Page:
I am in the final stages of divorce. My ex & I recently accepted a binder to sell house. At the closing, one of the debts ..

Asked over 1 year ago - Staten Island, NY

One of the debts is mortgage. The last mortgage was a refinancing, my ex used this loan to satisfy his debts and in short, he ruined my credit, etc. I just read through the borrowers copy of the Mortgage. The loan is in his name. In the section entitled "Consolidation, Extension and Modification Agreement (Form 3172 1/01 (rev. 5/01) I am listed as one of the borrowers in paragraph VIII Obligation of Borrowers ..it states that anyone who signs the agreement as Borrower is fully and personally obligated to keep all promises, etc...On page 4, it reads as follows: By signing this agreemt, Lender & I agree to all of the above. NOTWITHSTANDING paragraph VIII Lender acknowledges that (my name) will not be personally liable for repymt...is this an "out" for my paying half of debt ?

Additional information

I am on the title and the deed as joint owner. Previous mortgages were in both names but after ruining my credit, he took this refinancing loan in his name. As I have a security interest in this property I was required to sign however, it his his obligation. After being robbed of so much money in this divorce/marriage, I reread the loan and remembered the loan officer's statement that this actually relieves me of the financial responsibility. Is this valid to support my claim to pay the loan at closing from his half?

Attorney answers (3)

  1. Susan Jo Civic


    Contributor Level 12


    Lawyers agree


    Answered . This is not really a real estate/mortgage issue but equitable distribution in your divorce action. Anything acquired during the course of a marriage, both assets and debt, regardless of whose name they are in, are presumed to be marital and subject to equitable distribution. Thus, regardless of your obligation to the lender, if the debt was acquired during the marraige, there is a presumption that it is marital and should be shared. You say that the mortgage was used to pay off "his" debts, but if these were debts in his name but acquired during the marriage, in all likelihood those debts too are marital and subject to equitable distribution. Without more information it is impossible to give a better answer. However it is something you should definitely discuss with your divorce attorney and may be a point for negotiation. If the two of you can't agree on this issue at the time of closing, it is likely that the proceeds of the sale will be held in escrow by your or his attorney until you can agree.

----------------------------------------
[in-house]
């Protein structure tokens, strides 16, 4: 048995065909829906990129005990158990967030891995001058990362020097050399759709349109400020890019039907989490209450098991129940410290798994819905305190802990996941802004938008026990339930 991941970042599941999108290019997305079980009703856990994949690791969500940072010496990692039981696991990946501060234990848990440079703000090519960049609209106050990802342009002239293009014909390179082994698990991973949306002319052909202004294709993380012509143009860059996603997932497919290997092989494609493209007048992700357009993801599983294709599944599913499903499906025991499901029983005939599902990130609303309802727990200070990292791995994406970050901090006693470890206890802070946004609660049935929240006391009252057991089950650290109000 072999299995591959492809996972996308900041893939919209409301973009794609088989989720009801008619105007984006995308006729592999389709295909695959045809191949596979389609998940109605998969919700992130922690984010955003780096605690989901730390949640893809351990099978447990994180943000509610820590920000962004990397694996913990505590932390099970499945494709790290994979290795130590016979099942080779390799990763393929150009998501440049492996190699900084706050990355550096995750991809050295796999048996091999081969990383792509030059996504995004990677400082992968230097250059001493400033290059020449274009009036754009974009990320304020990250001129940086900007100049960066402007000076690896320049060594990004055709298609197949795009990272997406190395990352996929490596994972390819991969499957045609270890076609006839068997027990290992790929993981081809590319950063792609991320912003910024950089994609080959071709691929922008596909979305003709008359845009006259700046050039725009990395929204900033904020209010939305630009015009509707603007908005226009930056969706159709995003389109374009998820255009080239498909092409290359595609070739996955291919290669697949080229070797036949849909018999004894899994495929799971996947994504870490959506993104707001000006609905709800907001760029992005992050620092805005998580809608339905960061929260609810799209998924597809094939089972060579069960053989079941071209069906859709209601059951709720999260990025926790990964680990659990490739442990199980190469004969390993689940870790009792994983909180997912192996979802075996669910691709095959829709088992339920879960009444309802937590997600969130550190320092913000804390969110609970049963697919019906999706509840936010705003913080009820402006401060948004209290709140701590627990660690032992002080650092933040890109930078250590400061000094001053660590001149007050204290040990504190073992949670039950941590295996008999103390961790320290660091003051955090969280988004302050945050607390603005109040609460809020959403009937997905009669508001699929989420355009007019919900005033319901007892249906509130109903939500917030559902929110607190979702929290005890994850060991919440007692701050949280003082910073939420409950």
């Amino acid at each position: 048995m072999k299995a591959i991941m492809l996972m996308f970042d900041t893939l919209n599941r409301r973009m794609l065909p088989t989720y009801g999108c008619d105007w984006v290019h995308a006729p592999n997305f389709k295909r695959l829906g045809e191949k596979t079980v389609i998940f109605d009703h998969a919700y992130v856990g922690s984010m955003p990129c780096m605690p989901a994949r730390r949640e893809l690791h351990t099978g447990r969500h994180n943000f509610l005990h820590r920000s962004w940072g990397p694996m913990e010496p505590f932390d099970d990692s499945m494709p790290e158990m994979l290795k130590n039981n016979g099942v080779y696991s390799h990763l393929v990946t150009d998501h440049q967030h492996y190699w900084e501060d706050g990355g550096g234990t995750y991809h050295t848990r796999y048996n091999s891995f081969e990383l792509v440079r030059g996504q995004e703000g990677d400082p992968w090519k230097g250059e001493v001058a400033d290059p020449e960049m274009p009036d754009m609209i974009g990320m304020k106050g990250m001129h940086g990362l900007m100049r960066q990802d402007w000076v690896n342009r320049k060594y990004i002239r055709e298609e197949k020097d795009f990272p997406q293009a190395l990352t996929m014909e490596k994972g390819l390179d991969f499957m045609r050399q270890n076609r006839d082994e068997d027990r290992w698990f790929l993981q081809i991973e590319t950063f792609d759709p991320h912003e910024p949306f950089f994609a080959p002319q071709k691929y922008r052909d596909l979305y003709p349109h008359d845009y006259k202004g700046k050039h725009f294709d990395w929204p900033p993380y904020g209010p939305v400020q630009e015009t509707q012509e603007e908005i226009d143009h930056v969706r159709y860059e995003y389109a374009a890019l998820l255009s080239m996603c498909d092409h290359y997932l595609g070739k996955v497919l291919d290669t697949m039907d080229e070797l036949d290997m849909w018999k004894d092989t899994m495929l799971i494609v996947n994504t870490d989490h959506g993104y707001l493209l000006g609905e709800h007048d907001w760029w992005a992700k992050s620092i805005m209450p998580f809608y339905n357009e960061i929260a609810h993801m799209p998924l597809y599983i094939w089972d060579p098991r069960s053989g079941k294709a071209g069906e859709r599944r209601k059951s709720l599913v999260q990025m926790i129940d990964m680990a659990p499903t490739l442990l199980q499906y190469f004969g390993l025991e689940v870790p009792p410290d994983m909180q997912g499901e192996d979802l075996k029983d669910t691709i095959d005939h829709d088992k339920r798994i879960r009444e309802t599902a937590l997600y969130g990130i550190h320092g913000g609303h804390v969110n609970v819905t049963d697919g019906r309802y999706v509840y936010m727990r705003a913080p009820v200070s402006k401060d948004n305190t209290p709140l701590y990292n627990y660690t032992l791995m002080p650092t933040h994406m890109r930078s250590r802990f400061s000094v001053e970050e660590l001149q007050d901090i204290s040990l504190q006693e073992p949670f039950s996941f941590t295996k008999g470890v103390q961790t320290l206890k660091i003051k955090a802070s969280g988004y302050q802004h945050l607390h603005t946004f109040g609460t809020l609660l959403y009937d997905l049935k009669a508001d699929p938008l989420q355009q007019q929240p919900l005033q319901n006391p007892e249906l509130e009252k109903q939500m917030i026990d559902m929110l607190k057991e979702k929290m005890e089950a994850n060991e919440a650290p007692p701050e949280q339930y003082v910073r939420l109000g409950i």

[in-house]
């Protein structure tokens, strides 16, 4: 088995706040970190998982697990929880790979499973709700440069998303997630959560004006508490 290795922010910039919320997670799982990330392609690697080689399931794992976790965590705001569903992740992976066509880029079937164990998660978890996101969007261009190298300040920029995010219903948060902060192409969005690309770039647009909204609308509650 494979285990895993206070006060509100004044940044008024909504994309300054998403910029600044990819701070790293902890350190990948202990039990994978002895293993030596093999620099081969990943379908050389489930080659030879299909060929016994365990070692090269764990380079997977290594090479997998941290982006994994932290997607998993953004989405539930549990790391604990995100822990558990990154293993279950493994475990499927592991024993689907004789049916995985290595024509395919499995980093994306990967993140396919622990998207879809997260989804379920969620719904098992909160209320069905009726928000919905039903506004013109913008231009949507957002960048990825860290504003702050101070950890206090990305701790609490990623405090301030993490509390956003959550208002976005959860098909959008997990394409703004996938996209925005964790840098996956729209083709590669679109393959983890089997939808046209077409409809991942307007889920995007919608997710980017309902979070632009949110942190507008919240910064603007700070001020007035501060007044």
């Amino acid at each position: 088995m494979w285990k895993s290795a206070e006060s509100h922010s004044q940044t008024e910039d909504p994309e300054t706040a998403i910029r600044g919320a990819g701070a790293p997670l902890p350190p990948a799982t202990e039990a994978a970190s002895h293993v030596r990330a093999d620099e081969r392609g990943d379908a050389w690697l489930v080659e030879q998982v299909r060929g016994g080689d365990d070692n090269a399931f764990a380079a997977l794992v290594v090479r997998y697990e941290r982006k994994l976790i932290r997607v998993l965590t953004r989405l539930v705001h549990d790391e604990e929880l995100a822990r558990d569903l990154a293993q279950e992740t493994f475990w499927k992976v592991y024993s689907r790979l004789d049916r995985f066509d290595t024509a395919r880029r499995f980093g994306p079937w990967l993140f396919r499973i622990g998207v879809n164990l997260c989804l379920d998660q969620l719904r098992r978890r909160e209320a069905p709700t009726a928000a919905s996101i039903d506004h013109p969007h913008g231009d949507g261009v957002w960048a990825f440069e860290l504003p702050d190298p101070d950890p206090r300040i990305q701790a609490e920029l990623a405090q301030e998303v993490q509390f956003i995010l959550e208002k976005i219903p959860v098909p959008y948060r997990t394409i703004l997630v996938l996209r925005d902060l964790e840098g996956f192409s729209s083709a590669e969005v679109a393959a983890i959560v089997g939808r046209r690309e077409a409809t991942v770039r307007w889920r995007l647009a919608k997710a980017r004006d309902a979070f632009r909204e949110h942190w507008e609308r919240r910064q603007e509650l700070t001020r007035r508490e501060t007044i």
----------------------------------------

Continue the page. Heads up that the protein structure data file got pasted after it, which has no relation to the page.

2. Maria C. Tebano

    Contributor Level 15


    Lawyers agree


    Answered . Without seeing the entire document and being able to ready it, no one on this site could possibly tell you what that provision means. If you are closing on the property, the lenders attorney is not going to deal with the issue of what you believe should come out of his share of the proceeds or yours. Do you both have real estate attorneys for the closing? Are you using the same attorney? If you are in the final stages of a divorce and your house is being sold, why hasn't your attorney dealt with this issue in the context of the divorce proceeding? Your best bet, is to have all proceeds held in escrow pending a determination as to how they will be divided between the two of you. Do not wait until you get to the closing table as purchaser and their lender have no interest in the battle between you and your spouse. All those issues should be resolved in advance of the closing.

  3. Lawrence Allen Weinreich

    Contributor Level 17


    Best Answer
    chosen by asker

    Answered . You should take all the documents and show them to your divorce attonrey and discuss the matter. This is an equitable distribution issue and you may be owed compensation for this.

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Divorce is the process of formally ending a marriage. Divorces may be jointly agreed upon, resolved by negotiation, or decided in court.

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